11/26- Artist’s Statements
Table of Contents
You’ll begin your portfolio with an artist’s statement (see the assignment sheet for more details). Click here for samples from another ENG 1121 class. Keep in mind that the professor was asking a slightly different set of questions, but I think that seeing what other students produced can be useful even if they’re not writing about the exact same thing.
11/13- Rhetorical strategies for portraying people
Rhetorical strategies for portraying people
Close-ups vs. long shots (close to the person vs. far)
Frontal vs. oblique angles (taken with their body facing toward you vs. away from you)
Demand vs. offer image (looking at you vs. away from you)
^These strategies make us feel social closeness vs. social distance. Close-ups and frontal angles make us feel socially closer than long shots and oblique angles. Demand images are when the person in the image looks right at you–they’re demanding something from you. In an offer image, the person is looking away from you, so you can gaze at them without them looking back at you.
10/21- They Say/I Say
This link has some great templates that show how you can integrate sources (they say) into your call to action paper and build your own argument (I say).
10/16- Video about NYC subway
This is fascinating!! Enjoy!
9/23- Discourse community
Basically, discourse communities are groups of people who communicate to achieve shared goals.
There are six features of discourse communities:
Goals: “A discourse community has a broadly agreed set of common public goals” (471).
Intercommunication: “A discourse community has mechanisms of intercommunication among its members” (471).
Participation: “A discourse community uses its participatory mechanisms primarily to provide information and feedback” (472).
Genres: “A discourse community utilizes and hence possesses one or more genres in the communicative furtherance of its aims” (472).
Lexis: “In addition to owning genres, a discourse community has acquired some specific lexis” (473).
Levels of expertise: “A discourse community has a threshold level of members with a suitable degree of relevant content and discoursal expertise” (473).
*Note: you won’t need to define these terms in your call to action research paper. They’re useful in helping us understand what discourse communities are, though.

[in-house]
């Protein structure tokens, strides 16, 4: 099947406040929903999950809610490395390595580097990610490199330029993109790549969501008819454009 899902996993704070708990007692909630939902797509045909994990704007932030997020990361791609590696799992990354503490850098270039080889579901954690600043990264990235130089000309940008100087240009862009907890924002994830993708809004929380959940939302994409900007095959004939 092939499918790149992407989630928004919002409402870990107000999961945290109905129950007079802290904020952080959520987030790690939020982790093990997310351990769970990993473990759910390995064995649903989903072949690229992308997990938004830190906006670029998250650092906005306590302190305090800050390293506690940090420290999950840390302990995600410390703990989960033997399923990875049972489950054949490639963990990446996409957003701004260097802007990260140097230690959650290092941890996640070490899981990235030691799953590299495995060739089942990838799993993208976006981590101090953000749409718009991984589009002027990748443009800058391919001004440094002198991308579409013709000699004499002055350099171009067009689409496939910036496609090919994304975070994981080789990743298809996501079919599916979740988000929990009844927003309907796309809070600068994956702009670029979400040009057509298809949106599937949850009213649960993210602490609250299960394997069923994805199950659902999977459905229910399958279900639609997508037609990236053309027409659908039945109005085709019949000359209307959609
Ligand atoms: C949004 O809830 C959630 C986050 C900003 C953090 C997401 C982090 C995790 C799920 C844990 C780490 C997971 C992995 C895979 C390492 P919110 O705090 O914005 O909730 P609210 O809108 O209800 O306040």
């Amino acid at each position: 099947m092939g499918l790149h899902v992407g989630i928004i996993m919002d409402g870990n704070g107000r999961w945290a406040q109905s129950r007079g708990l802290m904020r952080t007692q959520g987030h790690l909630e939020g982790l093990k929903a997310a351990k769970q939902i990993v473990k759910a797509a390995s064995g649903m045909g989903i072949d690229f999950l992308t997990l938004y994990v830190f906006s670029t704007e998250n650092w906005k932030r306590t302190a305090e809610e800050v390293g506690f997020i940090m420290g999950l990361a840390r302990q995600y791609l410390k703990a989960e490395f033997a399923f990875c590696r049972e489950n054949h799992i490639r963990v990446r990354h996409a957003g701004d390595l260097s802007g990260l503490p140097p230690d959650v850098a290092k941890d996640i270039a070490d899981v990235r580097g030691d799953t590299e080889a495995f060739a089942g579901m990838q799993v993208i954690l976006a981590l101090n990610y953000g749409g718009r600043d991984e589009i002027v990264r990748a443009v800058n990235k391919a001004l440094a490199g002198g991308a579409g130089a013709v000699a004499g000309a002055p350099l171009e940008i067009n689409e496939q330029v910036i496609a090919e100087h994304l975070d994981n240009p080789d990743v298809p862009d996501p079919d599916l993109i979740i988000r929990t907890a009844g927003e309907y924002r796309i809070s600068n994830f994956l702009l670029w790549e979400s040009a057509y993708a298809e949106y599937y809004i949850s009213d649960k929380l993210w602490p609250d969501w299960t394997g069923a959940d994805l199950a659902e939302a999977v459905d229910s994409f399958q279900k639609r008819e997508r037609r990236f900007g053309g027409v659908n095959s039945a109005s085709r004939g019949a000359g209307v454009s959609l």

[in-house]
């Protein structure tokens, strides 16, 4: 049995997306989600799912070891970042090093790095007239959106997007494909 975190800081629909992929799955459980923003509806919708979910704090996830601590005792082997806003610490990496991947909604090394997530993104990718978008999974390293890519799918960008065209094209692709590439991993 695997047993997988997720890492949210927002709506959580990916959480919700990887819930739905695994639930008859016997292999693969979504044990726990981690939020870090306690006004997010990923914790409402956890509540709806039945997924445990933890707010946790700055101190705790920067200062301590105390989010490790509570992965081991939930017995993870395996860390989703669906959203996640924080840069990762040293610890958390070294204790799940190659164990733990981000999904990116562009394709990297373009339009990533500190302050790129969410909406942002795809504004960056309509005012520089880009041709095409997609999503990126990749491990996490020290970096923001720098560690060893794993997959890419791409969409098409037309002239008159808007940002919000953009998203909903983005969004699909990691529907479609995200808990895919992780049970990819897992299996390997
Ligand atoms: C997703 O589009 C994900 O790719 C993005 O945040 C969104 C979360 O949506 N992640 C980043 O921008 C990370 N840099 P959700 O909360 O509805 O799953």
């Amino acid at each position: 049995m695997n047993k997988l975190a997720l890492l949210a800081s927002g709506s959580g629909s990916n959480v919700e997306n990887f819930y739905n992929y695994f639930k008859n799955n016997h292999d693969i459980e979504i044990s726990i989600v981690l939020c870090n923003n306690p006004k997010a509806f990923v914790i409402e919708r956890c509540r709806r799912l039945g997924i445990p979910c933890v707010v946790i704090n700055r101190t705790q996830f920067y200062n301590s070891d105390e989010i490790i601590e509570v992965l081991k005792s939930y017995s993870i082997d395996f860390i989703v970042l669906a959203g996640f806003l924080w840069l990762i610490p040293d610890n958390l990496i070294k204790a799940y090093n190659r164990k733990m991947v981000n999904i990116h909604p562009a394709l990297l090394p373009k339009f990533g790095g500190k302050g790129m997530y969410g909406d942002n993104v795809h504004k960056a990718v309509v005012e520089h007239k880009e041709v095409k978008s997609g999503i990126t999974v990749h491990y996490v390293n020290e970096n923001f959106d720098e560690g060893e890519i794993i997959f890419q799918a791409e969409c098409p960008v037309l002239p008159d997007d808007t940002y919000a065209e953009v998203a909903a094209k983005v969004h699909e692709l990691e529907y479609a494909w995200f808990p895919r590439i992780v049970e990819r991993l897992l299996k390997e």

9/5- Notes from today’s readings
- Rhetorical situation- context you write in
- Purpose- why we write; there can be many reasons
- Audience- whoever will receive the information conveyed by the writer; primary audience is who you intend to read the text and secondary audience is whoever might read read the text
- Rhetorical Appeals- how you get your audience to listen to or believe you (ethos- credibility; pathos- emotions; logos- logic and facts)
- Modes (written, audio, visual) and media (the specific way you share the mode (example: blog vs. book vs. tweet)
- Genre- the response to a rhetorical situation; type
- Common elements- the main features that exist if you look at a bunch of samples
- Style- written ways that we communicate (tone, voice, amount of detail)
- Design- visual features (color, format, illustration)
- Sources- citations, conversations, documents
9/4- Technology thoughts and policy
- Phones are good for looking up words, translation, getting instructions, readings, and class discussion
- Phones are good but we also like the opportunity to talk in person in a group
8/28- What makes a good class discussion?
- Debates- different opinions about a topic
- Everybody is comfortable with each other; everybody talks and participates
- Everybody’s interested in the topic and the topic is relevant to everyone
- Good flow- one person should have the floor; everybody respects who is talking
- Everyone exchanging ideas
- Conversation meets an objective and leads to a bigger project